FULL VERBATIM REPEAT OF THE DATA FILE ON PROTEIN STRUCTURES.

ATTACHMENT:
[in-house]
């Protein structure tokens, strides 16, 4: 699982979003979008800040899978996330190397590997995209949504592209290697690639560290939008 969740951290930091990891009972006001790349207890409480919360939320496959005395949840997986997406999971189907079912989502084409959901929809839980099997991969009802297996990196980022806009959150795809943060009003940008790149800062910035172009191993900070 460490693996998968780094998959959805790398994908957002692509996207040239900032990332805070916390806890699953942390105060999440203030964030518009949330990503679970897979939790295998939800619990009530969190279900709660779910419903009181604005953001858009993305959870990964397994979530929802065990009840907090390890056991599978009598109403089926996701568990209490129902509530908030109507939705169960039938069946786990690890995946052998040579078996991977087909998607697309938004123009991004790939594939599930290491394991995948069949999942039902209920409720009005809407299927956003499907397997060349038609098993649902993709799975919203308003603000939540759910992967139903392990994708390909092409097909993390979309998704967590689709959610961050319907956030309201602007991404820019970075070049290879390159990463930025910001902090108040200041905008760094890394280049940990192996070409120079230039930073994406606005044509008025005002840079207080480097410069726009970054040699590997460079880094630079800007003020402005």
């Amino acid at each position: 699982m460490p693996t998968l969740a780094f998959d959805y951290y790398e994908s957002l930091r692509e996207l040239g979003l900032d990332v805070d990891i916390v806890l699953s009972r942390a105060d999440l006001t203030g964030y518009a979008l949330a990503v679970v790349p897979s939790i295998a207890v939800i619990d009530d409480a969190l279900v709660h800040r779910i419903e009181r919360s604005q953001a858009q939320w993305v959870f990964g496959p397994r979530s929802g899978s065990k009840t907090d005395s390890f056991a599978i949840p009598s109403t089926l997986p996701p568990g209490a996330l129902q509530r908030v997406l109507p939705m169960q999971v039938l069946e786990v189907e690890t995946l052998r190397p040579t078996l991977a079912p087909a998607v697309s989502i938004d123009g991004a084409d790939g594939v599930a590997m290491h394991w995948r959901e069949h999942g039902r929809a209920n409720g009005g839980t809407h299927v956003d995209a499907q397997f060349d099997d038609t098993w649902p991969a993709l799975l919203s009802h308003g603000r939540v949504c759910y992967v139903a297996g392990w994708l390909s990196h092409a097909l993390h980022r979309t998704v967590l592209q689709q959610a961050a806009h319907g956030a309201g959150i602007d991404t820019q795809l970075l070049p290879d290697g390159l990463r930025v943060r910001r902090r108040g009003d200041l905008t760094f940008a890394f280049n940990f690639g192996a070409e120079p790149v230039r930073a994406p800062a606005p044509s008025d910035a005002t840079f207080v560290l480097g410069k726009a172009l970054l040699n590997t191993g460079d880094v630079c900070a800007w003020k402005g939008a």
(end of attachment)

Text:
[in-house]
């Protein structure tokens, strides 16, 4: 699982979003979008800040899978996330190397590997995209949504592209290697690639560290939008 969740951290930091990891009972006001790349207890409480919360939320496959005395949840997986997406999971189907079912989502084409959901929809839980099997991969009802297996990196980022806009959150795809943060009003940008790149800062910035172009191993900070 460490693996998968780094998959959805790398994908957002692509996207040239900032990332805070916390806890699953942390105060999440203030964030518009949330990503679970897979939790295998939800619990009530969190279900709660779910419903009181604005953001858009993305959870990964397994979530929802065990009840907090390890056991599978009598109403089926996701568990209490129902509530908030109507939705169960039938069946786990690890995946052998040579078996991977087909998607697309938004123009991004790939594939599930290491394991995948069949999942039902209920409720009005809407299927956003499907397997060349038609098993649902993709799975919203308003603000939540759910992967139903392990994708390909092409097909993390979309998704967590689709959610961050319907956030309201602007991404820019970075070049290879390159990463930025910001902090108040200041905008760094890394280049940990192996070409120079230039930073994406606005044509008025005002840079207080480097410069726009970054040699590997460079880094630079800007003020402005």
């Amino acid at each position: 699982m460490p693996t998968l969740a780094f998959d959805y951290y790398e994908s957002l930091r692509e996207l040239g979003l900032d990332v805070d990891i916390v806890l699953s009972r942390a105060d999440l006001t203030g964030y518009a979008l949330a990503v679970v790349p897979s939790i295998a207890v939800i619990d009530d409480a969190l279900v709660h800040r779910i419903e009181r919360s604005q953001a858009q939320w993305v959870f990964g496959p397994r979530s929802g899978s065990k009840t907090d005395s390890f056991a599978i949840p009598s109403t089926l997986p996701p568990g209490a996330l129902q509530r908030v997406l109507p939705m169960q999971v039938l069946e786990v189907e690890t995946l052998r190397p040579t078996l991977a079912p087909a998607v697309s989502i938004d123009g991004a084409d790939g594939v599930a590997m290491h394991w995948r959901e069949h999942g039902r929809a209920n409720g009005g839980t809407h299927v956003d995209a499907q397997f060349d099997d038609t098993w649902p991969a993709l799975l919203s009802h308003g603000r939540v949504c759910y992967v139903a297996g392990w994708l390909s990196h092409a097909l993390h980022r979309t998704v967590l592209q689709q959610a961050a806009h319907g956030a309201g959150i602007d991404t820019q795809l970075l070049p290879d290697g390159l990463r930025v943060r910001r902090r108040g009003d200041l905008t760094f940008a890394f280049n940990f690639g192996a070409e120079p790149v230039r930073a994406p800062a606005p044509s008025d910035a005002t840079f207080v560290l480097g410069k726009a172009l970054l040699n590997t191993g460079d880094v630079c900070a800007w003020k402005g939008a």